Faced with a challenging digital ad market, weekly politics and culture magazine New Statesman is looking to reader revenue for growth and putting up a metered paywall.

Later this month, readers will be required to register with an email address after hitting a limit of three articles a week. After five articles a week, they’ll be asked to subscribe for an annual fee of £144 ($198). Subscribers will also get access to the digital version of the print magazine, what it’s calling NS Instant, two days before it hits the newsstand. The publisher is also introducing new products for subscribers: a new weekly podcast called “Prime Ministerial,” a historical look at the U.K.’s prime ministers; earlier access to its four other podcasts; a weekly email newsletter; and access to themed monthly events.

“We want our journalism to be read as widely as possible,” said Helen Lewis, deputy editor at the New Statesman. “You cannot fund our level of quality journalism through a display ad model.” Although the publisher said it has reported digital ad revenue growth of 30 percent year-over-year.

The publisher conducted an ad-blocking experiment in May 2016 asking readers for donations in exchange for an ad-light experience. After a few weeks, the number of donations was in the thousands, said the publisher, proving people were willing to pay to see fewer ads.

Once the New Statesman has built up its first-party data pool from registered users, it can charge advertisers a higher premium to target them. An in-house data team of three people will help crunch the numbers around what content converts people to registered users and then subscribers. It has two people dedicated to working on subscriptions, plus 14 editorial staffers, and plans to hire additional roles in production and editorial.

“We’ll use a data-led approach combined with editorial intuition [to inform the content strategy],” said Jasper Jackson, digital editor at the New Statesman. The New Statesman publishes around 10 online-only articles a day, plus articles that have previously appeared in print. Political analysis is its wheelhouse, but culture or lifestyle pieces can help expand the audience and introduce people to the New Statesman, while other content such as a lengthy profile of British politician Jacob Rees-Mogg, for instance, can work to convert people to subscribers. The publisher was unwilling to share specific digital subscriber goals.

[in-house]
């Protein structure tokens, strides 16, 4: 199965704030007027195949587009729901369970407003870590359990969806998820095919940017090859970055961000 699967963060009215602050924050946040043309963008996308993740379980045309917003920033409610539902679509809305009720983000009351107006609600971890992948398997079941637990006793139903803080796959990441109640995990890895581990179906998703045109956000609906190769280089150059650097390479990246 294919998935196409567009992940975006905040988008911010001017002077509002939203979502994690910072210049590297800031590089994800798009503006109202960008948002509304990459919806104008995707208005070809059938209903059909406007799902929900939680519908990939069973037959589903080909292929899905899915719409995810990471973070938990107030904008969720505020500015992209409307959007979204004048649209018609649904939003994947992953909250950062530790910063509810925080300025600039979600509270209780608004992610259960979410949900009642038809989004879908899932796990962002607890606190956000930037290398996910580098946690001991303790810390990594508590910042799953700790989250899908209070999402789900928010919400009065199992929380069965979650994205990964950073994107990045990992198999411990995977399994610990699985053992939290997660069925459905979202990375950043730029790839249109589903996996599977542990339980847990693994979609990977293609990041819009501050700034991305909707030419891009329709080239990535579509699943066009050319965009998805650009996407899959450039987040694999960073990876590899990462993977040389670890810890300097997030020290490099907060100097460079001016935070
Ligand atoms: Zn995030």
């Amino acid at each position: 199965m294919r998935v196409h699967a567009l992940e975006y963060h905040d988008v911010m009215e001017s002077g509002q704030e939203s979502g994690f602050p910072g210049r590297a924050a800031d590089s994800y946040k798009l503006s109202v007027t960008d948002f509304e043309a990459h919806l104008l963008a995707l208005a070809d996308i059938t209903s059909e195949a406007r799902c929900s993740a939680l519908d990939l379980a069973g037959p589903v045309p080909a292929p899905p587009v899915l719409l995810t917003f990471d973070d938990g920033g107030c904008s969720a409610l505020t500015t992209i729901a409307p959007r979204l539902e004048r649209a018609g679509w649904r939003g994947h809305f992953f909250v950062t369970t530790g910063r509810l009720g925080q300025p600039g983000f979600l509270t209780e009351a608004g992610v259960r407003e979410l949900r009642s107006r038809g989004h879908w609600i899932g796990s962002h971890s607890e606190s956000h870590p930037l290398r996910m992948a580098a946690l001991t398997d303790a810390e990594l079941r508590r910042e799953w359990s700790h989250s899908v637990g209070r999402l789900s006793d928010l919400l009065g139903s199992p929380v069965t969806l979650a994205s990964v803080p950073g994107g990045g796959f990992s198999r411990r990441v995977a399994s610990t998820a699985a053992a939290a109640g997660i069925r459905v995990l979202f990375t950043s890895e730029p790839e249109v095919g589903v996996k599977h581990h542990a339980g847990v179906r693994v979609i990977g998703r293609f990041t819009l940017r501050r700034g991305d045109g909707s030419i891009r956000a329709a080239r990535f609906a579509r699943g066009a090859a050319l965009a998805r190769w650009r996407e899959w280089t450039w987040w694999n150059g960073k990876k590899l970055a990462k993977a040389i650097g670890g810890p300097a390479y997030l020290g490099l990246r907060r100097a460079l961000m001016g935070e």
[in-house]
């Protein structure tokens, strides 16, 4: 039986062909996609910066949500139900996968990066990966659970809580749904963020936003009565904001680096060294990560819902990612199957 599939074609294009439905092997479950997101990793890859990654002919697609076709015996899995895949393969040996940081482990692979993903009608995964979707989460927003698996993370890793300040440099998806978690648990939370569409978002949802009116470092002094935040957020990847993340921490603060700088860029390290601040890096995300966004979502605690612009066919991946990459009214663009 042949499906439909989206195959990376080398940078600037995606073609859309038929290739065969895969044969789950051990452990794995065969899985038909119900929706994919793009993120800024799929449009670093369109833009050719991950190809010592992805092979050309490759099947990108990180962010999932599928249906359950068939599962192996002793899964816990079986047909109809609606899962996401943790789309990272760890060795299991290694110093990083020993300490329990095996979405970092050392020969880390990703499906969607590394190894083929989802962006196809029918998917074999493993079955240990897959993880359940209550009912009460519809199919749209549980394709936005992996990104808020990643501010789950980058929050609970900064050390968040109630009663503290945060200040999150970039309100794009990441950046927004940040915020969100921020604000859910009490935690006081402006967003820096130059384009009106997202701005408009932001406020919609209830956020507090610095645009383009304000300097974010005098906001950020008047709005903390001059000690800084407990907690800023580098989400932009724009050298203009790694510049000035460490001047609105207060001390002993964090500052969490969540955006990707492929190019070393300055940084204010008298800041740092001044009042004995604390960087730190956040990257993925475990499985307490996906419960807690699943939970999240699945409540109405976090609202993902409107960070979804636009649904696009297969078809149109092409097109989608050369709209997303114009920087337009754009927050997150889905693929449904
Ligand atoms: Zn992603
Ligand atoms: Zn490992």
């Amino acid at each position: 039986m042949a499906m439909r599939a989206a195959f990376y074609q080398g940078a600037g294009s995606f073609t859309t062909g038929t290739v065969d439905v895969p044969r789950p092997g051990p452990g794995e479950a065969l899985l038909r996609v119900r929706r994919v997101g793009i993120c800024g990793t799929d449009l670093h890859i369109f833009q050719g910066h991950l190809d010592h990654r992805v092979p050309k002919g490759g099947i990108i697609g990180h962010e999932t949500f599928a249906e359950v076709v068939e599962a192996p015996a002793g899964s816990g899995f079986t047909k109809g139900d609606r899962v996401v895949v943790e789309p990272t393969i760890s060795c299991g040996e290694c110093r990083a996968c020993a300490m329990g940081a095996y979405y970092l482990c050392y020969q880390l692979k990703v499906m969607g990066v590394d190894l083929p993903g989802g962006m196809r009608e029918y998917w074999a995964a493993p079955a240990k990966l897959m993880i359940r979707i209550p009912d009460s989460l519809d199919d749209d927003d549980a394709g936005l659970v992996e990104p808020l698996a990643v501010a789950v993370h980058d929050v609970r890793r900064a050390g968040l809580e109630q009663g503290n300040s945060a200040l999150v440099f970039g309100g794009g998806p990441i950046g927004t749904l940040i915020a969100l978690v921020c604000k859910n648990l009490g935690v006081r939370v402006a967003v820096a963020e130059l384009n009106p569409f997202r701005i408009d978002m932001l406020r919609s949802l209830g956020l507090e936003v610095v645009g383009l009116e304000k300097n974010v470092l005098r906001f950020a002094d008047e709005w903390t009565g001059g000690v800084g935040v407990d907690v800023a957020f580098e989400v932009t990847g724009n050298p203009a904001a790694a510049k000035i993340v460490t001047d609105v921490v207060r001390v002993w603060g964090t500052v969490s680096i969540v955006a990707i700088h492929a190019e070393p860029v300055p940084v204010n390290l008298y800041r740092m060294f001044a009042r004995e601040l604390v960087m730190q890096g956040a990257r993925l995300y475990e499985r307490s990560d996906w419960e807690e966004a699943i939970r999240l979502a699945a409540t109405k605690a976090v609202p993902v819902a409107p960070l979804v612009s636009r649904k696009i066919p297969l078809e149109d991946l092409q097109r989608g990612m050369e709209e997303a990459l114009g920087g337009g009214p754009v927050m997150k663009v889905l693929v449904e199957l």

The New Statesman is a small title, with 15,000 print subscribers in 2017 and 2,000 paying digital subscribers, according to the latest Audit Bureau of Circulation figures. “We’re building a personal relationship with the customer,” Lewis said. “We’re a small magazine, so we know that our readers are sacred.” According to the publisher, its most engaged readers visit the site five times a week and spend around five minutes on the site each time.

Although this will be the first step of the New Statesman’s subscriptions journey, it’s worth noting larger titles like the Financial Times are continuously tinkering with how to convert audiences to subscribers, said Douglas McCabe, CEO at Enders Analysis. “The focus has to be on the relationship between the editorial strategy and the membership strategy,” he said. “It’s not a single switch; it’s a funnel with many switches.”

A metered model allows the publisher to have the reach to convert audiences without giving away too much of its content. Audiences can be fully immersed and build habits through free-trial models. “With metered models, you’re building a perverse emotional, attitudinal relationship with a potential member where they might not read one article in case there’s something more interesting another day,” said McCabe. “It builds friction at the heart of the system.”

Publishers have flocked to reader-revenue strategies. But rather than being a quick fix to stem digital advertising losses, they require long-term vision even if the exact tactics are not fully fleshed out, investment in time, people — publishers need more employees with marketing and customer-centric skills — and technology. Turnover in the first year is the highest.

According to the Reuters Digital New Report, just 6 percent of the U.K. have paid for content. “The shift toward reader payment is real, but it’s not as real as people think,” said Nic Newman, editor of the Reuters Institute Digital News Report. “It’s a slow grind, and it’s not the complete answer.”

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